Gilbert and Platte, in phone calls from the jail in Georgetown, said they and Hudson are unrepentant. They believe it is the United States government that is breaking treaties and international law by maintaining its nuclear-weapons program and by militarizing space by pursuing a "Star Wars" missile-defense system.

At their impending trial, Platte said, "We will bring forth the truth of the illegality of the practices that are going on right now in our government."

Platte said they acted out of the same sense of obligation which would have justified any illegal acts by citizens in prewar Nazi Germany against Adolph Hitler and those he commanded.

"We're talking about a threatening of life, that is a genocide, that is an 'omnicide,' " Platte said. "These nuclear weapons, it's a gun at the heads of God's people throughout the world. You cannot wait until the nuclear weapons are used. You must stop the crime beforehand."

Added Gilbert: "We had no criminal intent at any level. We were justified, according to law. This was an attempt to hold the government accountable. We have heard, for months now, about 'citizen-witness inspection teams' going into Iraq, and this was our attempt, as U.S. citizens, to hold our own government accountable."

Jonah House members

Gilbert and Platte are members of the nondenominational Jonah House Resistance Community in Baltimore, Md. Its membership includes peace activist and former Roman Catholic priest Philip Berrigan. Berrigan, now 79, is battling cancer, and could not be reached for comment on the nuns' actions.

The sisters called their Weld County mission "Sacred Earth and Space Plowshares II." All three were also arrested for taking part in the first Sacred Earth and Space Plowshares in Colorado two years ago.

In that action, Gilbert, Hudson and Platte - plus two other Roman Catholic nuns - were arrested for taking advantage of an open house at Peterson Air Force Base in Colorado Springs to strike a grounded Marine fighter jet with a hammer and throw a bottle of their own blood on the aircraft's landing gear.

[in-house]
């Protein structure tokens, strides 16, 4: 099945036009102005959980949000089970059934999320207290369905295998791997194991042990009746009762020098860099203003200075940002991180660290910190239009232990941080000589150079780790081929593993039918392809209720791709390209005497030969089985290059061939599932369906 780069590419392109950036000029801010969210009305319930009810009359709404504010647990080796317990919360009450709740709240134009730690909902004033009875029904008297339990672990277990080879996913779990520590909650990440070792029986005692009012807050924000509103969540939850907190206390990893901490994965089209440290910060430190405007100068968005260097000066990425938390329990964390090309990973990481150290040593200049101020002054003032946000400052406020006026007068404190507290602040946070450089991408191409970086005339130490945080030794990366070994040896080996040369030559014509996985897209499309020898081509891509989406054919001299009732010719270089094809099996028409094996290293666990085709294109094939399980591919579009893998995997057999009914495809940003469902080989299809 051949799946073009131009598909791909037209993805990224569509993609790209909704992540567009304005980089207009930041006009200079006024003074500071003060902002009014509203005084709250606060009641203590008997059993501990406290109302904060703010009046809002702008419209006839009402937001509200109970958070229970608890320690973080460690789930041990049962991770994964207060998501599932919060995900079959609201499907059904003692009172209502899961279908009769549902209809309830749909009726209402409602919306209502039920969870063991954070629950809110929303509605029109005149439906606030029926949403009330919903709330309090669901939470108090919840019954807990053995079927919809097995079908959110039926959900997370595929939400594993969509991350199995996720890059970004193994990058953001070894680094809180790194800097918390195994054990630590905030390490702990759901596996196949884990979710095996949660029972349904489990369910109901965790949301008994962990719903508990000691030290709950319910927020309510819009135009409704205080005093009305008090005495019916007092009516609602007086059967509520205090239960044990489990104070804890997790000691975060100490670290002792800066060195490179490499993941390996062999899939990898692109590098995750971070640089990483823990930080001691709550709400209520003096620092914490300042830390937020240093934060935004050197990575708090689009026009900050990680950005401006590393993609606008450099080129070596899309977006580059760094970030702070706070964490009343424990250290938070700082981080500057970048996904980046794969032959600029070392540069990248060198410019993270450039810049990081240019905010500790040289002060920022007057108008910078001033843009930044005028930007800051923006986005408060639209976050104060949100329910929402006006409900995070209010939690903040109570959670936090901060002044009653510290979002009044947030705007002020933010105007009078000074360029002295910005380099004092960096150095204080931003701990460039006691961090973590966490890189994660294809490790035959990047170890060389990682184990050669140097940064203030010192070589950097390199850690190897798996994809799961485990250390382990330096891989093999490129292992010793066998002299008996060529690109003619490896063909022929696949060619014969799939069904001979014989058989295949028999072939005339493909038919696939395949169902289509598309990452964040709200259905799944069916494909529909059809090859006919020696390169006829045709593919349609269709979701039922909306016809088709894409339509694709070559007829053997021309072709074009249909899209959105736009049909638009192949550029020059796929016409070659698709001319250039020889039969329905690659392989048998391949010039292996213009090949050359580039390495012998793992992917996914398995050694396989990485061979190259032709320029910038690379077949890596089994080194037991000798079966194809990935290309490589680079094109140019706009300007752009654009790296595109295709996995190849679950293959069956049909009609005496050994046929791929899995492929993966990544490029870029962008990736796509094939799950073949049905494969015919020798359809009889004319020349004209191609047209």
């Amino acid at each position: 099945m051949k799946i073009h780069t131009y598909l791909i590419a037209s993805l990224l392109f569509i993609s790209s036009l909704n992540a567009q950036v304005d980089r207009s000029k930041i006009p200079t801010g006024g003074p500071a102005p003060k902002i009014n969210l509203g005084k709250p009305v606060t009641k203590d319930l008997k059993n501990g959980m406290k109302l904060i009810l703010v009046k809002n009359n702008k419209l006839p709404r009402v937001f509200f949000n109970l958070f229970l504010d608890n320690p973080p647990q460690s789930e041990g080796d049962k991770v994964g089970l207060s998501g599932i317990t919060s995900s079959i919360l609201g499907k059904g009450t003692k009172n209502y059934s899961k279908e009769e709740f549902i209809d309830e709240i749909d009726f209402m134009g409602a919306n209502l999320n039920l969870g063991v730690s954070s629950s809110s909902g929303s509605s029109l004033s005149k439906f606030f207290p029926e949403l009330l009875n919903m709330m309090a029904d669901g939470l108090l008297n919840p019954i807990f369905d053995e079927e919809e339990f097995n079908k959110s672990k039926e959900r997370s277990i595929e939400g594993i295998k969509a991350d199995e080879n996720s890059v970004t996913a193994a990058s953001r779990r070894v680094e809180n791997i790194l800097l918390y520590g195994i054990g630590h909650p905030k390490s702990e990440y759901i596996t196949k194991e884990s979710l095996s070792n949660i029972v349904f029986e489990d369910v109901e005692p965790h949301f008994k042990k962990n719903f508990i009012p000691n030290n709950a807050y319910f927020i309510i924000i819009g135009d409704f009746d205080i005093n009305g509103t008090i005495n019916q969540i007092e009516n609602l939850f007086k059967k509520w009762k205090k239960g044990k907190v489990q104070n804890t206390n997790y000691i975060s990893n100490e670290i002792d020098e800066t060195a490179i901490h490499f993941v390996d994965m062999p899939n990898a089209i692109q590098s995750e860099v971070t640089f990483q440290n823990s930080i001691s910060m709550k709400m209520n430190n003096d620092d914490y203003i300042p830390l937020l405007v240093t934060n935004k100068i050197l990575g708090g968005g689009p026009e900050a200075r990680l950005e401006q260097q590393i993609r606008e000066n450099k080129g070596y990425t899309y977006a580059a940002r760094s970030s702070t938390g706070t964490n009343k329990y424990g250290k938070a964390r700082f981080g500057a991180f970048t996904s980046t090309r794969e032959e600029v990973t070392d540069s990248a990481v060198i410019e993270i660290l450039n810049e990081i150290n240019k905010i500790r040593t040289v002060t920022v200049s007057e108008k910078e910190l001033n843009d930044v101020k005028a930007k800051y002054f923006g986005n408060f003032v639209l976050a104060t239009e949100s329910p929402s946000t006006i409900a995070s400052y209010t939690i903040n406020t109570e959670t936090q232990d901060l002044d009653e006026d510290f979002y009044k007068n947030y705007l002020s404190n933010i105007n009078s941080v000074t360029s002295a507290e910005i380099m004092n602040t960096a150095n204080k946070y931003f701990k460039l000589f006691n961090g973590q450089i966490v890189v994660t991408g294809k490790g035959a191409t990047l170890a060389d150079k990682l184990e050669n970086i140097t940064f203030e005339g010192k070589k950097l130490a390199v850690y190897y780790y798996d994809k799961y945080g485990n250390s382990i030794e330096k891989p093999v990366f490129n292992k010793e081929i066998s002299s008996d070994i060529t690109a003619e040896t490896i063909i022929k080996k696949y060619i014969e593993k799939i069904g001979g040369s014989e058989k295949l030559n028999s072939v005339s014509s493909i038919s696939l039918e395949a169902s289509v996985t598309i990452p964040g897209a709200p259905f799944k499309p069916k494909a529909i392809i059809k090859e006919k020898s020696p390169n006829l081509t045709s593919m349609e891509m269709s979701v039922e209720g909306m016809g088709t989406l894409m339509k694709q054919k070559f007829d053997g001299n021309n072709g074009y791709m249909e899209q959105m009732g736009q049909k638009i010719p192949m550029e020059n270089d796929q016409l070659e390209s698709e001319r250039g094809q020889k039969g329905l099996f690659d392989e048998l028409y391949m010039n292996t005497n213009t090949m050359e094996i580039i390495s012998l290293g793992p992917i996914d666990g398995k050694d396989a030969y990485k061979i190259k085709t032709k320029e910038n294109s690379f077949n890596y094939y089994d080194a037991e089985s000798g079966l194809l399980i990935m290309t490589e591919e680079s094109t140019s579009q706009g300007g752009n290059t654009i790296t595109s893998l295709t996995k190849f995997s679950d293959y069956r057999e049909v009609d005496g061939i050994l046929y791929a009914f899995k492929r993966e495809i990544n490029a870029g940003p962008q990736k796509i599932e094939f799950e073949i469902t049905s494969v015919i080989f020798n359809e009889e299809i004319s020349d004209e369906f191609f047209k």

Charges of criminal mischief and destruction of government property against all five were eventually dropped.

Pro-military atmosphere

The sisters recognize that the climate in post-Sept. 11 America is as pro-defense - and as pro-military - as perhaps any time in our country's history since the Japanese attack on Pearl Harbor 61 years ago. But they don't believe this necessarily gives them a slim chance in front of a jury.

"I would have to say that we never know, when we attempt to speak truth and hold our government accountable to its laws and do what our God calls us to, what the consequences of those actions will be," Gilbert said.

Father Mike Kerrigan, pastor at Our Lady of Lourdes in Georgetown, has visited the nuns four times.

"They're amazing women," said Kerrigan, who has found them seeming a bit tired but generally in good health.

"They're very, very much at peace with what they've done. And they are showing an interest in everybody else that's there, by their attitude and their support."

The sisters look at their time in jail as another opportunity to practice their faith.

In a telephone interview, Gilbert said this is actually another reason that the three have not signed the personal-recognizance bonds they've been offered, enabling them to enjoy freedom while waiting for their trial.

"It's our understanding that the women that we are doing time with here, some are charged with far lesser crimes and have never been offered P.R. bonds," Gilbert said.

"So some of this is in (keeping) solidarity with the poorest," Gilbert added.

Jonah House member Elizabeth McAlister said a large community of people around the world support the nuns - and join them in their opposition to nuclear proliferation and what they perceive as an American bid to dominate and heavily militarize space.

"I proudly respect their consciences in this," McAlister said. "They've certainly chosen a harder way."

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Old 12-09-2002, 06:30 PM   #2
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This story reminds me of the Father Berrigan trial, too.

Good for them.

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Old 12-09-2002, 06:42 PM   #3
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those are some kick-ass nuns.